Since I managed to find time to make a lot of progress toward beating FEZ before the Humble Indie Bundle 9 finished, why not a review…
FEZ is an interesting mix of a game. On the upside, it’s a very pleasant puzzle platformer:
- The art style is enjoyable and the intentional pixellation reminds me of a lighter, more whimsical-feeling Cave Story.
- There’s a wide variety of environments. (Though a level editor would be appreciated.)
- The concept is excellent and the levels tease some very clever 2D-3D rotation-platforming puzzles out of the game mechanics.
- At times, it even gets touches on artsy.
However, on the downside, the creators don’t seem to have fully grasped the distinction between “puzzle platformer” and “platformer containing puzzles” so, if you want to complete the game rather than just get the ending which becomes available at 50% completion, it gets downright cryptic in a somewhat ill-fitted way:
The regular cubes are collected using the “interact with 2D projections of a 3D world you can rotate” mechanic (as is how it should be in a puzzle platformer with this mechanic) and it works very nicely indeed but the anti-cube puzzles really have nothing to do with platforming. (They’re still fun if you’re the right kind of person –which I am– but they’re still an odd thing to see in a platformer.)
For example, out of the 32 anti-cubes, I’ve collected roughly half a dozen by recognizing that certain environmental elements form a substitution cipher, finding the primer in what you probably dismissed as greebling, and then keying in the decoded “message” wherever I see the cipher. (Thankfully, the map does give you a clear readout of where there are still things to find and what type.)
Another three are QR codes that, when scanned, give you a sequence to key in. (And if you don’t have a smartphone and don’t want to use a walkthrough, you’d better hope you know how to feed a screenshot into something like the demo app for libdecodeqr.)
The clues for the puzzles I haven’t yet solved are similarly cryptic, probably also involve pressing sequences of buttons that don’t necessarily move your character, and may require me to wander the world with a sketchpad in order to pull all the clues together enough to make sense of them.
As for the stuff which can fit naturally into a platformer, there are also a couple of flaws I’d like to point out:
First, the owl scavenger hunt, while not out-of-place for a platformer, is made much more annoying by the fact that owls only show up at night and you can’t fast-forward the day-night cycle, so you’re needlessly slowed in your quest to find all of them.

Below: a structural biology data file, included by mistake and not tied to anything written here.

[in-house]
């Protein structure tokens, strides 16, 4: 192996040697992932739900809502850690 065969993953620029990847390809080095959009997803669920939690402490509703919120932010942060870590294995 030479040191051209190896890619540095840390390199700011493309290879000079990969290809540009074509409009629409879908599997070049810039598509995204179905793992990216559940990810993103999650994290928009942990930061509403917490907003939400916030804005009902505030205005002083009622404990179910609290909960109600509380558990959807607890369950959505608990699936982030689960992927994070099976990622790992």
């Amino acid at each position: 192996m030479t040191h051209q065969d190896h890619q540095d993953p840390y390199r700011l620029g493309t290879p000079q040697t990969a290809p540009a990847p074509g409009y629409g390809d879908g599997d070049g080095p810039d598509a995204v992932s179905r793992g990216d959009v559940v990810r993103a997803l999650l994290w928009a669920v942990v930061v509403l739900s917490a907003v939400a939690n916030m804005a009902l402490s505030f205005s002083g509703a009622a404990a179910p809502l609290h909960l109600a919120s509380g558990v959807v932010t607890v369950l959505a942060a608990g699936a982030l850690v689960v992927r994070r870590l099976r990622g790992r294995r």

Second, I feel that it gave an inappropriate first impression since the introduction starts you off in a village where you can talk to the NPCs and have some light but effective characterization and storytelling but, once you get out into the game proper, that’s just dropped, giving you a pure platformer.
Still, for all its flaws, I obviously like the game, given how I’m still working my way toward 100% completion… I just wish they could have saved the clue-collecting, cipher-decoding puzzle action for something more along the lines of a later King’s Quest or a SCUMM game so they could’ve more fully explored the potential of the perspective rotation mechanic.
Also, the ending I got without 100% completion was a bit too demoscene for me to enjoy it when, moments ago, I’d been playing an interactive game with a bit of a narrative at the beginning… but whatever. I found the movie version of 2001: A Space Odyssey slow and boring too, so what do I know?
If you like puzzle platformers and can find it cheaply enough to take a risk (eg. by beating the average on the Humble Indie Bundle 9), definitely get it… just don’t expect to fully complete it without help unless, as a kid, you loved cryptic stuff like those Usborne Puzzle Adventure books or early computer adventure games.
Update: Having finished FEZ (admittedly, with a little help), I have two more things to say:
First, some of the puzzles were designed to use force feedback on the Xbox (and apparently don’t warn you if you have it turned off) and the compromise in the PC port is… flawed. They changed it to use sound instead but, even if you are playing with headphones, the stereo separation is so terrible that, even after I googled for instructions that told me to use headphones, I still couldn’t localize the sound enough to solve the puzzle myself… which was very dissatisfying since I love solving puzzles!
All in all, while I enjoyed both facets of FEZ and I admire their attempt to satisfy the kinds of minds who love classic hard games like Zork, it doesn’t work when it’s schizophrenically mashed together with a puzzle platformer because, when I’m in the mood for a platformer, I’m not in the mood for Zork and, when I’m in the mood for Zork, I’m not in the mood for a platformer. (Plus, I’m kind of surprised that they’d release something like FEZ on Xbox first, given the demographics involved.)
In summary, while fun, FEZ really should’ve been two separate games: A puzzle platformer based on rotating the world, and a Myst-like adventure game.
Game Review – FEZ by Stephan Sokolow is licensed under a Creative Commons Attribution-ShareAlike 4.0 International License.